I used to create elaborate Halloween costumes as a high schooler, but I didn’t learn to properly “cosplay” until I was over 30. That seems weird perhaps, but I think I was born a little too early to properly get into the “cosplay” scene, and it also took me a little time to carve out the time and money to make it happen. I’ve always been an extrovert that didn’t mind standing out from the crowd, and that’s helped me a lot in getting into this hobby. But I know there are people who are more introverted who still would like to try but aren’t sure how.
I’ve been doing cosplay at cons now for around 4 years. At MAGFest I did a Mai Shiranui cosplay that seemed to be pretty well-received! Based on how much I’ve learned over the last few years I’m just going to share some beginner’s tips that I’ve learned from 4 years of screwing up. I hope this will help you on your quest!
Here’s nine pieces of advice… and then, four things I’m still learning and would love advice about!
1. Don’t sweat it
On the internet the posts that get boosted a lot are the best of the best people who look exactly like the character and have perfect bodies. Or, they’re the most prolific people who are excellent at self-promotion and perhaps are cosplaying as a second or even primary career. Also, you’ll probably catch wind that people on the internet were racist or harassing to cosplayers of color or plus-size cosplayers. And these things are likely to discourage you and make you feel as if you will never live up to these expectations.
Well, it’s hard sometimes for me to remember this too, but the internet is not real life. It’s more like life run through a sieve and double-distilled for potency and intense flavor. So, even when I get real discouraged that my cosplays may not be picked up on the internet, at the actual event where I’m cosplaying, people usually are really kind, really nice, and really happy to see cosplays. You’ll discover lots of friendships through the process of crafting your costume, and the people around you and their energy in the space is going to support you. So, please don’t worry about making things as perfect as what you see on the internet, or that someone on the internet is going to give you crap for getting some small detail wrong.
2. Closet is fine
Along those lines, it’s perfectly okay to buy whatever part of your cosplay that you want. Personally I feel a great deal of pride from putting together a dress on scratch from my own. And I know that if I sew the cosplay myself, it’s going to fit, which is a problem I can run into with “off the rack” costumes on my body. So there are definitely some good things about crafting your own! But I use a combination of purchased and home-sewn cosplays. It’s a lot of work to do everything from scratch!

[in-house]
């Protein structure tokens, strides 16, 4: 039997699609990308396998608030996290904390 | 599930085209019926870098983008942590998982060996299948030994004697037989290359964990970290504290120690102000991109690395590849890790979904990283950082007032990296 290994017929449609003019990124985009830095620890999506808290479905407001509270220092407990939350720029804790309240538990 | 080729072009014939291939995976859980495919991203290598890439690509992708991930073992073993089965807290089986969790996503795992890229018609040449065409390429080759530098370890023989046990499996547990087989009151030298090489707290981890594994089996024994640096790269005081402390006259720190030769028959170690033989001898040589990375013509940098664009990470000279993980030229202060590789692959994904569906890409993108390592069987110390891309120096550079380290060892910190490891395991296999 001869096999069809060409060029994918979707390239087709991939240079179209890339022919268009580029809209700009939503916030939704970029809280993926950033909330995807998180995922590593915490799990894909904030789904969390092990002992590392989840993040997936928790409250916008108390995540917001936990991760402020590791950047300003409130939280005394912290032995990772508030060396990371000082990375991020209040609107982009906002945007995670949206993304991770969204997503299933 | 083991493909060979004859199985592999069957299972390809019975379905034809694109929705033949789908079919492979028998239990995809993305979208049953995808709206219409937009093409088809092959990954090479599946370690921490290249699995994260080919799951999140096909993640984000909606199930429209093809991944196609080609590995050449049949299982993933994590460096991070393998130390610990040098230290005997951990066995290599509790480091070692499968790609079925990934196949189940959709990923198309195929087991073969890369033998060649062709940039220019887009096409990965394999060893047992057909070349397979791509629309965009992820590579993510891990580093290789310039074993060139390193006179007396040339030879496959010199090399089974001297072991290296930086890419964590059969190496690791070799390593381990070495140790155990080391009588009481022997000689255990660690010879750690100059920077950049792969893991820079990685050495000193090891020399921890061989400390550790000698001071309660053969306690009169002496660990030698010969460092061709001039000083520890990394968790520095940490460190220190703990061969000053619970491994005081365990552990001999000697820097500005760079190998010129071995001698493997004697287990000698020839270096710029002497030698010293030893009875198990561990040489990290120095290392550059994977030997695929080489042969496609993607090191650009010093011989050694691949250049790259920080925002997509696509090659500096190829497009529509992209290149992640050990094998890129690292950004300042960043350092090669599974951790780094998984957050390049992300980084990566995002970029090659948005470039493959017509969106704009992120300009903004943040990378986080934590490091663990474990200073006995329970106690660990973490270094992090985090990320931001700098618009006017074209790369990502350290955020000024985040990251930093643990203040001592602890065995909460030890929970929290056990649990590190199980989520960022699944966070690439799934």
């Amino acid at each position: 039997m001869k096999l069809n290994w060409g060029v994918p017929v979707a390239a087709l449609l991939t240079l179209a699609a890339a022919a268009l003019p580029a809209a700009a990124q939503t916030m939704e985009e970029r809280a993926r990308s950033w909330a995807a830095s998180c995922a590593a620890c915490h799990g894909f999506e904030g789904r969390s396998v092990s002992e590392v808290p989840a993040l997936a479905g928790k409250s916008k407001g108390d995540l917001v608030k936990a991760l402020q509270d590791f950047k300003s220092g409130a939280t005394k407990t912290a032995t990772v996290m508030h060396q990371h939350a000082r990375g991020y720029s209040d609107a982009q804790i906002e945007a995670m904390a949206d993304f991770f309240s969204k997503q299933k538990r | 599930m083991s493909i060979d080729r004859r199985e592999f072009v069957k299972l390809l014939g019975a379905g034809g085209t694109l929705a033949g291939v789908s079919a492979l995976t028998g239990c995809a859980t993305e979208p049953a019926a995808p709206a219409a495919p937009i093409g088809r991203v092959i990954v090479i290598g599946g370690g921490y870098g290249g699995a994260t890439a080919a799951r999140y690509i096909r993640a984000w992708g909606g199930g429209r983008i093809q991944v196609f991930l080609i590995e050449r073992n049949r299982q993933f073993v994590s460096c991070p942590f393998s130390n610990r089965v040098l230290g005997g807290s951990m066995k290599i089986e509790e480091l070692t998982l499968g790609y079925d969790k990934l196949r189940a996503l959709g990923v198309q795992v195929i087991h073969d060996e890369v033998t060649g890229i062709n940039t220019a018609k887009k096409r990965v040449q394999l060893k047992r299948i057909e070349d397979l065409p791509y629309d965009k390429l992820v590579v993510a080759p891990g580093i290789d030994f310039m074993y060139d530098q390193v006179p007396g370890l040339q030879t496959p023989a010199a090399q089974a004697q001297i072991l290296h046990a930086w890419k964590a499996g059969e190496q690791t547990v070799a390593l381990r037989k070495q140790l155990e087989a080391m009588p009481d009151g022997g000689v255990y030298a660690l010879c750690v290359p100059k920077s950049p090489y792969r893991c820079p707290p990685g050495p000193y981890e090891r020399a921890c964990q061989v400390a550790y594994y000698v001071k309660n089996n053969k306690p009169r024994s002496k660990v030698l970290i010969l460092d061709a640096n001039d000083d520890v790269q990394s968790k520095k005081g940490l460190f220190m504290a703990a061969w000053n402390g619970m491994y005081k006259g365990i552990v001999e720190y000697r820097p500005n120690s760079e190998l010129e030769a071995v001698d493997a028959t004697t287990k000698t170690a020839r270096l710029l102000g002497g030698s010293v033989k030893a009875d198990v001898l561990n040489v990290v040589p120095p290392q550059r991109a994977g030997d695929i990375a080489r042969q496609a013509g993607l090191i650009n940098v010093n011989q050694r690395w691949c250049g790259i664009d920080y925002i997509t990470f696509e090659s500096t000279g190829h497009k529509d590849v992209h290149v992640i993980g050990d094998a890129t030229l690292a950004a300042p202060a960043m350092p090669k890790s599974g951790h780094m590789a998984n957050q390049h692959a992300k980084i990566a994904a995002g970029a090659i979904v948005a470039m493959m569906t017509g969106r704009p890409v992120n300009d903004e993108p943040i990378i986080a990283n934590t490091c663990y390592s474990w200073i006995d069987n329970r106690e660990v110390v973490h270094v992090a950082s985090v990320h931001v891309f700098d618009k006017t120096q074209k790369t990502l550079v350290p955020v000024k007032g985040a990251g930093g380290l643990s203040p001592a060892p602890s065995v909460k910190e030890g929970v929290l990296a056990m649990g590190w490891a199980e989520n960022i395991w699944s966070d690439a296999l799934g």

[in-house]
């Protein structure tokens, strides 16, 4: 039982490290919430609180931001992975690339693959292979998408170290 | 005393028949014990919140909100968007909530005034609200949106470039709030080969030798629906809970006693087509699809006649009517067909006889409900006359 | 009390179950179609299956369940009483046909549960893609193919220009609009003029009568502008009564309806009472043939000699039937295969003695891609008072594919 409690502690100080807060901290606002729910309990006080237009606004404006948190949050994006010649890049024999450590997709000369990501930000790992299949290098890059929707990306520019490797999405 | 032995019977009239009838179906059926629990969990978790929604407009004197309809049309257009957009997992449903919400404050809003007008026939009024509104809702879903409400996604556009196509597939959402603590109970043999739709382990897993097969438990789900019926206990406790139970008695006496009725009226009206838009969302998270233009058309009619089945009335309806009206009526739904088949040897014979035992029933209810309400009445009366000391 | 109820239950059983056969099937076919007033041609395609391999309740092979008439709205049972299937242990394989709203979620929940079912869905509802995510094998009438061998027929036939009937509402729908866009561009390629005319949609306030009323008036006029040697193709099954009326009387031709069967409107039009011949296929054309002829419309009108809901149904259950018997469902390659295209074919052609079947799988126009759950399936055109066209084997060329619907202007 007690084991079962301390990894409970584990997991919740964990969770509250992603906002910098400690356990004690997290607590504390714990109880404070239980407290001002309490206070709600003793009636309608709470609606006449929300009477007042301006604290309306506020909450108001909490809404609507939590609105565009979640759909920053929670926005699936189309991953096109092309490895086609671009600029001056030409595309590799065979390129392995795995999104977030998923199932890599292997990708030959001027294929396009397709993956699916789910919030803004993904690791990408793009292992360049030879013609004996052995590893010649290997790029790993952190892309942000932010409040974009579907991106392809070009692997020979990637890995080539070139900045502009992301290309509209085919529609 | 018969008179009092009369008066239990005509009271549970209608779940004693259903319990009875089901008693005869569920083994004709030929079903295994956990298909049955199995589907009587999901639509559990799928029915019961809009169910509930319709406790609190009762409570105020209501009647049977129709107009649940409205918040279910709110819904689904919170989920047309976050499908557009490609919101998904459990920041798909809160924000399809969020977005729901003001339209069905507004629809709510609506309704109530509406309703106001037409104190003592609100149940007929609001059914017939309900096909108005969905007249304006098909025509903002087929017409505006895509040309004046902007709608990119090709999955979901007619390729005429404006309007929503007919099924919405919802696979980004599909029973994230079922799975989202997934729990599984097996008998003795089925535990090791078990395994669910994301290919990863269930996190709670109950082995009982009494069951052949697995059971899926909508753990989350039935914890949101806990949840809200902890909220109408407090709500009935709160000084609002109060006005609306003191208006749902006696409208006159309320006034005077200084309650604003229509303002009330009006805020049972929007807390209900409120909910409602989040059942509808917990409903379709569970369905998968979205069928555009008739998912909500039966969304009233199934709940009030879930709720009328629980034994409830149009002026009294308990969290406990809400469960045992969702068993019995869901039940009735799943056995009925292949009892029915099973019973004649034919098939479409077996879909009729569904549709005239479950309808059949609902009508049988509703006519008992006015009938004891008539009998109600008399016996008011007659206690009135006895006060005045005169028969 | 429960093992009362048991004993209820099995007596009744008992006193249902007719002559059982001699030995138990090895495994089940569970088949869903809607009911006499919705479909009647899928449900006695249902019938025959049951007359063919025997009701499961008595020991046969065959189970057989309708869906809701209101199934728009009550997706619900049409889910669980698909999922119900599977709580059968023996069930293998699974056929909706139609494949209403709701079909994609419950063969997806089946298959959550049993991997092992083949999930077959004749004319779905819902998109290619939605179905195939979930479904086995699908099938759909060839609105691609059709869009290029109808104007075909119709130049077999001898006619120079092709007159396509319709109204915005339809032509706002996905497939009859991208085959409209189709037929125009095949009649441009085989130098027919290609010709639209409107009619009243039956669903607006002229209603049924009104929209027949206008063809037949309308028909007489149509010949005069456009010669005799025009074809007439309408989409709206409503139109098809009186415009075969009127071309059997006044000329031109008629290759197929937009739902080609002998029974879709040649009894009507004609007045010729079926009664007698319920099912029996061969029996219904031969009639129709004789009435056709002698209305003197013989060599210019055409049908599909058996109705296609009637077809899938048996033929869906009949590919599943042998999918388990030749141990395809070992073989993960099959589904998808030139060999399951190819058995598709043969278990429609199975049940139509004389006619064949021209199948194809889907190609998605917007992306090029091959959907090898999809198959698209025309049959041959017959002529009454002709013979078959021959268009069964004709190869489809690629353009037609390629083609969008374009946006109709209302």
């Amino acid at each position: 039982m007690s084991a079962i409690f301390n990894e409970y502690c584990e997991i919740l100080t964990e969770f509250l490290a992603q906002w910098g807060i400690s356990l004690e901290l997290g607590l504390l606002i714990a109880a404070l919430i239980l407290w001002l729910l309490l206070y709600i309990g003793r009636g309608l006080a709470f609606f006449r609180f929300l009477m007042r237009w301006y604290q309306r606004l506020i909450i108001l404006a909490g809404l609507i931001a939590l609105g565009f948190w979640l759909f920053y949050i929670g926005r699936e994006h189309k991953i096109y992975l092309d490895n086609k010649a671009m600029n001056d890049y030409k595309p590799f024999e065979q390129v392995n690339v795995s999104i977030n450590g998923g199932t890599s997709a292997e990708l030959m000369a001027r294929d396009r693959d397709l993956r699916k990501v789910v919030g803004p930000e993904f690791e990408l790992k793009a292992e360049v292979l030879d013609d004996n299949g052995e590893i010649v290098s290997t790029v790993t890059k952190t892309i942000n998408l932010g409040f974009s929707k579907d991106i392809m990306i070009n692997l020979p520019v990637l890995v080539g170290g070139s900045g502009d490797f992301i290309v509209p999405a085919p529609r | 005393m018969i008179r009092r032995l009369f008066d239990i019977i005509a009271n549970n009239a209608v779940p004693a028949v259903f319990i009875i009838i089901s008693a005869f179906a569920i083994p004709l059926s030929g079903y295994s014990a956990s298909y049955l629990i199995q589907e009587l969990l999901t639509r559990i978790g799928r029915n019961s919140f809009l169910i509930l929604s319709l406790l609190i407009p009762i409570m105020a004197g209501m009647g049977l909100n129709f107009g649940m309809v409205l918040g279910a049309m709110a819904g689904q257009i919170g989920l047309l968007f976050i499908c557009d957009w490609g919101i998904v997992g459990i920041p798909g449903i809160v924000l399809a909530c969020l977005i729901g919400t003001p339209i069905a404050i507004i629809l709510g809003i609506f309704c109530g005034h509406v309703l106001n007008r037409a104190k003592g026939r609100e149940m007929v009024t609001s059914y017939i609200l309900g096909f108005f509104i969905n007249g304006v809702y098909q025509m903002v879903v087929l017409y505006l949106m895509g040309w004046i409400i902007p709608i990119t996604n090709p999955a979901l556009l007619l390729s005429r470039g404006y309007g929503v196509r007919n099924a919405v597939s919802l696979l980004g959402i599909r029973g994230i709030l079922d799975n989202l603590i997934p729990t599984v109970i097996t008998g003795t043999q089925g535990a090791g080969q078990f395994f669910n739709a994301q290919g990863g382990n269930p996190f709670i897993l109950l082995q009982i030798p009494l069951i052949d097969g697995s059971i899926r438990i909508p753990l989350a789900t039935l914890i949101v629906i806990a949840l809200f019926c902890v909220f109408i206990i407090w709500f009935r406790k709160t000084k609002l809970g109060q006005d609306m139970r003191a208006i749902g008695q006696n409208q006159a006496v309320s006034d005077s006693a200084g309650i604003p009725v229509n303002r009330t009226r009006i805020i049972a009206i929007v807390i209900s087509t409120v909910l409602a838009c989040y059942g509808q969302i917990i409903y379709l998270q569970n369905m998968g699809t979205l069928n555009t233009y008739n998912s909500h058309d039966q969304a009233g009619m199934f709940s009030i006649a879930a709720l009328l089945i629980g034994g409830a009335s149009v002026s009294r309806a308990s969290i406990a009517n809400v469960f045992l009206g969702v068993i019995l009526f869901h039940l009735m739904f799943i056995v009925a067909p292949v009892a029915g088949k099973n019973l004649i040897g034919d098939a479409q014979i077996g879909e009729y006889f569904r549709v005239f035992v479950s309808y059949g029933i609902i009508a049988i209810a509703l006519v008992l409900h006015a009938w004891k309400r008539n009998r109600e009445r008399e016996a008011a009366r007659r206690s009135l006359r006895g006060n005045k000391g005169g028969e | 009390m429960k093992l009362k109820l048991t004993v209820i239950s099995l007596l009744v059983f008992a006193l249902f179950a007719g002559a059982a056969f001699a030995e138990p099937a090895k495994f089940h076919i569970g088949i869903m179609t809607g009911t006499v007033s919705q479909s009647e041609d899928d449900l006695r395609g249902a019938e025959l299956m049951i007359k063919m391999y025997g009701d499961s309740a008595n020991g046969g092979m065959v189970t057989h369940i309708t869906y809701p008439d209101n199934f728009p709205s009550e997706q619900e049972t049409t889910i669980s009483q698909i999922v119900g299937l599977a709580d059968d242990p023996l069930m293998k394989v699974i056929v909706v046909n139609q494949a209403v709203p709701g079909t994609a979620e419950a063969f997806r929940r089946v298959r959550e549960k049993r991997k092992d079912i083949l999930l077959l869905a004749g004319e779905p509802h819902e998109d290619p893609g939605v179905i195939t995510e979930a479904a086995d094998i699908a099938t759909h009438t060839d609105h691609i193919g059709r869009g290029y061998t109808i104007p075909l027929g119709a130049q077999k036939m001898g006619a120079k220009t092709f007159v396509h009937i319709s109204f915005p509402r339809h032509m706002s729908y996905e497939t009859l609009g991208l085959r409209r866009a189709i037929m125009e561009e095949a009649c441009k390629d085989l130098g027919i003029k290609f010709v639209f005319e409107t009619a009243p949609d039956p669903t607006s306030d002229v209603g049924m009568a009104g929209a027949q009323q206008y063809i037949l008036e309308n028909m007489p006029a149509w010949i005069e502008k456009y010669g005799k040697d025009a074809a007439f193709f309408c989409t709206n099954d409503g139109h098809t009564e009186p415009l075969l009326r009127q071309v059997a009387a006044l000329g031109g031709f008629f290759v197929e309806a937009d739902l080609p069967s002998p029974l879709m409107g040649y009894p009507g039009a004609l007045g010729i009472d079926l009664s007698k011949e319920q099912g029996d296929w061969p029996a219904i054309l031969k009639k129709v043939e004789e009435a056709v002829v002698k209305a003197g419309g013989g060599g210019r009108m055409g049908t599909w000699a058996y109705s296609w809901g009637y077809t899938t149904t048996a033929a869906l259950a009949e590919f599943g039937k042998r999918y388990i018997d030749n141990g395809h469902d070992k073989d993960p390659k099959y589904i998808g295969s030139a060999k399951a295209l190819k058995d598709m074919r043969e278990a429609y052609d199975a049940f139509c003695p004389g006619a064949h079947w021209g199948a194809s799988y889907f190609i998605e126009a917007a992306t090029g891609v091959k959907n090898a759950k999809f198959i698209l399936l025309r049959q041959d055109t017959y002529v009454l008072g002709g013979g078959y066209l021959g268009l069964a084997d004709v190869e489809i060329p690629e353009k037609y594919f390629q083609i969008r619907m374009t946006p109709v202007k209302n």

3. Consider your venue
Some people aren’t sure what character to cosplay, and the pat advice is “whatever character you want!” But honestly, based on my personal experience, I’d say, “whatever you want that meshes well with the venue you’re going to.”
Some people are brave enough to just do a cosplay, and if no one else loves it or even “gets” it, they don’t mind. But I’m not that person. I really need to see some positive feedback surrounding me and to that effect I have determined it really matters where you wear what you wear. I think if people around you like your cosplay and react positively to it, it will help with the jitters you might otherwise feel, because you’re making people happy.
As an example. I did an Android 21 (from Dragon Ball FighterZ), which I thought looked hot. But the first place I wore it was PAX, and I didn’t get a lot of feedback. PAX doesn’t seem to have a lot of fighting game representation. I wore this cosplay again to MomoCon in Atlanta, and people were really happy to see it.
Similarly, doing classic Final Fantasy/FFXIV for the Ren Faire was perfect. Just enough people got it that it was a delight to them, and even the people that didn’t get it saw we were mages and fit in with the general vibe of the place.
One thing that helped me at MomoCon was seeing that there was an organized Dragon Ball photo shoot. I knew that way if I wore a DBZ outfit, I’d see a lot of other DBZ fans at the event. So it may be worthwhile, before going to a con, to see if there’s any fan-organized photoshoots for any fandoms you like, and if you can get in on those. Not only are people sure to recognize your costume that way, but you’ll also make some new friends! Some surprising and even obscure fandoms are represented at cons.
4. Consider your comfort
Maybe you’re better at walking around in high heels all day than I am. Some people are great at heels. I’m not one of them. After about 3 hours in Android 21 on a con floor in stilettos, I thought I might literally pass out. So, I started carrying flats as a backup.
Can I walk around in these shoes all day? Can I go to the bathroom in this? Will this costume allow me to wear proper underwear and support garments? These are the questions I ask now, after lots of costumes where the answer was “no.” You just have to look after yourself and consider what you can and can’t do. There’s no shame to altering a costume for comfort. For example, a dress may “canoninicaly” be backless, but I want to wear a regular bra, so I’ll make that alteration to have the dress cover the bra.